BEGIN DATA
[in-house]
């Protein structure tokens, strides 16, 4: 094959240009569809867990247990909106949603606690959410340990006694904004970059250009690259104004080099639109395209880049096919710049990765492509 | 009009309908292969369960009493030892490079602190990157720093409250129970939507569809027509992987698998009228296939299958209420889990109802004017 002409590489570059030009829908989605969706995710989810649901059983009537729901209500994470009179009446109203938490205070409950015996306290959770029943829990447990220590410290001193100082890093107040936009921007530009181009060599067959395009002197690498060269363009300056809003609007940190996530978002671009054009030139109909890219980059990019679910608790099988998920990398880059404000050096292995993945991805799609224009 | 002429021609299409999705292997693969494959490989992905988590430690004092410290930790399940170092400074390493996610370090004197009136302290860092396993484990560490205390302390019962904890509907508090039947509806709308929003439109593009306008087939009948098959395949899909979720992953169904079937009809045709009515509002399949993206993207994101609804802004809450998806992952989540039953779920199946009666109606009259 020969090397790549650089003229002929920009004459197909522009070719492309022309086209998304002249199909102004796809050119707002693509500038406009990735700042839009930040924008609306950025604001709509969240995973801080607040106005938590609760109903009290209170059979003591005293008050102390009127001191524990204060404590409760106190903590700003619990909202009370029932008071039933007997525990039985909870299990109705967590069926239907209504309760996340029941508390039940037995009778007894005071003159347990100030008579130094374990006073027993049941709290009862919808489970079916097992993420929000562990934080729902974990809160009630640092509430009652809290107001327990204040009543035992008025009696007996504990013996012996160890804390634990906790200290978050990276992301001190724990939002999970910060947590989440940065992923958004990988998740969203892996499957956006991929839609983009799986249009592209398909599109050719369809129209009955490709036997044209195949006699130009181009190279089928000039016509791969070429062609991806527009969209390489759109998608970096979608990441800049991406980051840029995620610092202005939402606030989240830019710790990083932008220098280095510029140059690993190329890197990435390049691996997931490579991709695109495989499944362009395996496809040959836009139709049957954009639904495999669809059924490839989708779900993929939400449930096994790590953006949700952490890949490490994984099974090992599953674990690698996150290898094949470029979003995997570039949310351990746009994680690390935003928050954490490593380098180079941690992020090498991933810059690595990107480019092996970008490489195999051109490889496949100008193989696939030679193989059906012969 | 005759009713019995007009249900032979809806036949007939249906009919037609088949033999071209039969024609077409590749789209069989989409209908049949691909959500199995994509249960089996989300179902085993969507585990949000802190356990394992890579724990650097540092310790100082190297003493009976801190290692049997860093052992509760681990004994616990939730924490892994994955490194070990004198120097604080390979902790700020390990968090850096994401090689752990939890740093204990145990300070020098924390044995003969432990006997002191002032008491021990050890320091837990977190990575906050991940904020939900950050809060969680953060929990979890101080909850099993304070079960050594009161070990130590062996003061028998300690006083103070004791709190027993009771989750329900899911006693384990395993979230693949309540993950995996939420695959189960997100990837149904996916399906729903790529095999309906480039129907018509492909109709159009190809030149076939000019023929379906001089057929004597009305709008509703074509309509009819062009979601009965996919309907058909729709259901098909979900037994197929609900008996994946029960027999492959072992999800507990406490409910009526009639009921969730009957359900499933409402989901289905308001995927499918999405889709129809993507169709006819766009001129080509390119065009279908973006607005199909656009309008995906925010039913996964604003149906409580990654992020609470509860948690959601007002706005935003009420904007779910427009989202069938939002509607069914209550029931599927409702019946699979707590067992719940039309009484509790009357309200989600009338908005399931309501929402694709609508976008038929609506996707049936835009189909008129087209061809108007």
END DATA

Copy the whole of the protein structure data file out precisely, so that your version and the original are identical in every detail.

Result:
[in-house]
């Protein structure tokens, strides 16, 4: 094959240009569809867990247990909106949603606690959410340990006694904004970059250009690259104004080099639109395209880049096919710049990765492509 | 009009309908292969369960009493030892490079602190990157720093409250129970939507569809027509992987698998009228296939299958209420889990109802004017 002409590489570059030009829908989605969706995710989810649901059983009537729901209500994470009179009446109203938490205070409950015996306290959770029943829990447990220590410290001193100082890093107040936009921007530009181009060599067959395009002197690498060269363009300056809003609007940190996530978002671009054009030139109909890219980059990019679910608790099988998920990398880059404000050096292995993945991805799609224009 | 002429021609299409999705292997693969494959490989992905988590430690004092410290930790399940170092400074390493996610370090004197009136302290860092396993484990560490205390302390019962904890509907508090039947509806709308929003439109593009306008087939009948098959395949899909979720992953169904079937009809045709009515509002399949993206993207994101609804802004809450998806992952989540039953779920199946009666109606009259 020969090397790549650089003229002929920009004459197909522009070719492309022309086209998304002249199909102004796809050119707002693509500038406009990735700042839009930040924008609306950025604001709509969240995973801080607040106005938590609760109903009290209170059979003591005293008050102390009127001191524990204060404590409760106190903590700003619990909202009370029932008071039933007997525990039985909870299990109705967590069926239907209504309760996340029941508390039940037995009778007894005071003159347990100030008579130094374990006073027993049941709290009862919808489970079916097992993420929000562990934080729902974990809160009630640092509430009652809290107001327990204040009543035992008025009696007996504990013996012996160890804390634990906790200290978050990276992301001190724990939002999970910060947590989440940065992923958004990988998740969203892996499957956006991929839609983009799986249009592209398909599109050719369809129209009955490709036997044209195949006699130009181009190279089928000039016509791969070429062609991806527009969209390489759109998608970096979608990441800049991406980051840029995620610092202005939402606030989240830019710790990083932008220098280095510029140059690993190329890197990435390049691996997931490579991709695109495989499944362009395996496809040959836009139709049957954009639904495999669809059924490839989708779900993929939400449930096994790590953006949700952490890949490490994984099974090992599953674990690698996150290898094949470029979003995997570039949310351990746009994680690390935003928050954490490593380098180079941690992020090498991933810059690595990107480019092996970008490489195999051109490889496949100008193989696939030679193989059906012969 | 005759009713019995007009249900032979809806036949007939249906009919037609088949033999071209039969024609077409590749789209069989989409209908049949691909959500199995994509249960089996989300179902085993969507585990949000802190356990394992890579724990650097540092310790100082190297003493009976801190290692049997860093052992509760681990004994616990939730924490892994994955490194070990004198120097604080390979902790700020390990968090850096994401090689752990939890740093204990145990300070020098924390044995003969432990006997002191002032008491021990050890320091837990977190990575906050991940904020939900950050809060969680953060929990979890101080909850099993304070079960050594009161070990130590062996003061028998300690006083103070004791709190027993009771989750329900899911006693384990395993979230693949309540993950995996939420695959189960997100990837149904996916399906729903790529095999309906480039129907018509492909109709159009190809030149076939000019023929379906001089057929004597009305709008509703074509309509009819062009979601009965996919309907058909729709259901098909979900037994197929609900008996994946029960027999492959072992999800507990406490409910009526009639009921969730009957359900499933409402989901289905308001995927499918999405889709129809993507169709006819766009001129080509390119065009279908973006607005199909656009309008995906925010039913996964604003149906409580990654992020609470509860948690959601007002706005935003009420904007779910427009989202069938939002509607069914209550029931599927409702019946699979707590067992719940039309009484509790009357309200989600009338908005399931309501929402694709609508976008038929609506996707049936835009189909008129087209061809108007």